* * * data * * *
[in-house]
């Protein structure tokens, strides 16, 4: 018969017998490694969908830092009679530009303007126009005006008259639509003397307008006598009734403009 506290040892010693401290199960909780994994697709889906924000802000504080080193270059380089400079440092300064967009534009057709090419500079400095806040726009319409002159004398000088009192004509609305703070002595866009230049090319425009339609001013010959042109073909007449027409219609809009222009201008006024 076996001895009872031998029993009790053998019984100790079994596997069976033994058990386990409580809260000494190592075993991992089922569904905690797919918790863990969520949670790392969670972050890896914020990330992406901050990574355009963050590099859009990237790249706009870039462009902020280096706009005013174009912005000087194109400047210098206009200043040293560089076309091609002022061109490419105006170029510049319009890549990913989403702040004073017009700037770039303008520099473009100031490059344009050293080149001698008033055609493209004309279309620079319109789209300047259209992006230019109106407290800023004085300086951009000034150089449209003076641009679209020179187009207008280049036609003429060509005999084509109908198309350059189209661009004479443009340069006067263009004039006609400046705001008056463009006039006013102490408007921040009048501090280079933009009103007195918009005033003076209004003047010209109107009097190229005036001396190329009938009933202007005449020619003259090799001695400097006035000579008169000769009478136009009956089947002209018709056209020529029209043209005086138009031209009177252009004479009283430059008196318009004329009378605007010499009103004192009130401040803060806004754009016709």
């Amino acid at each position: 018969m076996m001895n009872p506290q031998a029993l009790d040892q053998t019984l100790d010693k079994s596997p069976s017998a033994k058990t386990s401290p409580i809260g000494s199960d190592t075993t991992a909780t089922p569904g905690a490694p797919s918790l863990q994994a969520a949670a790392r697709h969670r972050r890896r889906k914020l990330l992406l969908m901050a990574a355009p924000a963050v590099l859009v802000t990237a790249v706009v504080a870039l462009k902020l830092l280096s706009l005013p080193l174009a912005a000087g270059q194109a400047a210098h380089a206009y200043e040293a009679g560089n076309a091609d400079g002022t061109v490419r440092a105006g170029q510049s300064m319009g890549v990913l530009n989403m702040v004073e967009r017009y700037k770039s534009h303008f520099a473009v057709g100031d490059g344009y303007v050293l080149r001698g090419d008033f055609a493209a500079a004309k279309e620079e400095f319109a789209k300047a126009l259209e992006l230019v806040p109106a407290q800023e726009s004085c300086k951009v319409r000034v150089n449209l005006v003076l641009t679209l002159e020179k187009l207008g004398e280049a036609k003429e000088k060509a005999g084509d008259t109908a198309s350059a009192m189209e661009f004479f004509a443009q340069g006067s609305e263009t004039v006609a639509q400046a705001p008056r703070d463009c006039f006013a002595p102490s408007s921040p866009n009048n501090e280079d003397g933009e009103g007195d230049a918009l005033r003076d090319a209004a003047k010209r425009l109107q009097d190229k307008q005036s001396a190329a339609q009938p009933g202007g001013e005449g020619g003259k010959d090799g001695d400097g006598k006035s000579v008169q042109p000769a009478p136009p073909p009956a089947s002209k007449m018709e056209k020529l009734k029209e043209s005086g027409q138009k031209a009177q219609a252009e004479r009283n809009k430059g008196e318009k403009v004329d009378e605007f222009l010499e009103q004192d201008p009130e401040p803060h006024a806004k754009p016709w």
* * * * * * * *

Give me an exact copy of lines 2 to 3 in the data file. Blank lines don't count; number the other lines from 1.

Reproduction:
């Protein structure tokens, strides 16, 4: 018969017998490694969908830092009679530009303007126009005006008259639509003397307008006598009734403009 506290040892010693401290199960909780994994697709889906924000802000504080080193270059380089400079440092300064967009534009057709090419500079400095806040726009319409002159004398000088009192004509609305703070002595866009230049090319425009339609001013010959042109073909007449027409219609809009222009201008006024 076996001895009872031998029993009790053998019984100790079994596997069976033994058990386990409580809260000494190592075993991992089922569904905690797919918790863990969520949670790392969670972050890896914020990330992406901050990574355009963050590099859009990237790249706009870039462009902020280096706009005013174009912005000087194109400047210098206009200043040293560089076309091609002022061109490419105006170029510049319009890549990913989403702040004073017009700037770039303008520099473009100031490059344009050293080149001698008033055609493209004309279309620079319109789209300047259209992006230019109106407290800023004085300086951009000034150089449209003076641009679209020179187009207008280049036609003429060509005999084509109908198309350059189209661009004479443009340069006067263009004039006609400046705001008056463009006039006013102490408007921040009048501090280079933009009103007195918009005033003076209004003047010209109107009097190229005036001396190329009938009933202007005449020619003259090799001695400097006035000579008169000769009478136009009956089947002209018709056209020529029209043209005086138009031209009177252009004479009283430059008196318009004329009378605007010499009103004192009130401040803060806004754009016709």
């Amino acid at each position: 018969m076996m001895n009872p506290q031998a029993l009790d040892q053998t019984l100790d010693k079994s596997p069976s017998a033994k058990t386990s401290p409580i809260g000494s199960d190592t075993t991992a909780t089922p569904g905690a490694p797919s918790l863990q994994a969520a949670a790392r697709h969670r972050r890896r889906k914020l990330l992406l969908m901050a990574a355009p924000a963050v590099l859009v802000t990237a790249v706009v504080a870039l462009k902020l830092l280096s706009l005013p080193l174009a912005a000087g270059q194109a400047a210098h380089a206009y200043e040293a009679g560089n076309a091609d400079g002022t061109v490419r440092a105006g170029q510049s300064m319009g890549v990913l530009n989403m702040v004073e967009r017009y700037k770039s534009h303008f520099a473009v057709g100031d490059g344009y303007v050293l080149r001698g090419d008033f055609a493209a500079a004309k279309e620079e400095f319109a789209k300047a126009l259209e992006l230019v806040p109106a407290q800023e726009s004085c300086k951009v319409r000034v150089n449209l005006v003076l641009t679209l002159e020179k187009l207008g004398e280049a036609k003429e000088k060509a005999g084509d008259t109908a198309s350059a009192m189209e661009f004479f004509a443009q340069g006067s609305e263009t004039v006609a639509q400046a705001p008056r703070d463009c006039f006013a002595p102490s408007s921040p866009n009048n501090e280079d003397g933009e009103g007195d230049a918009l005033r003076d090319a209004a003047k010209r425009l109107q009097d190229k307008q005036s001396a190329a339609q009938p009933g202007g001013e005449g020619g003259k010959d090799g001695d400097g006598k006035s000579v008169q042109p000769a009478p136009p073909p009956a089947s002209k007449m018709e056209k020529l009734k029209e043209s005086g027409q138009k031209a009177q219609a252009e004479r009283n809009k430059g008196e318009k403009v004329d009378e605007f222009l010499e009103q004192d201008p009130e401040p803060h006024a806004k754009p016709w």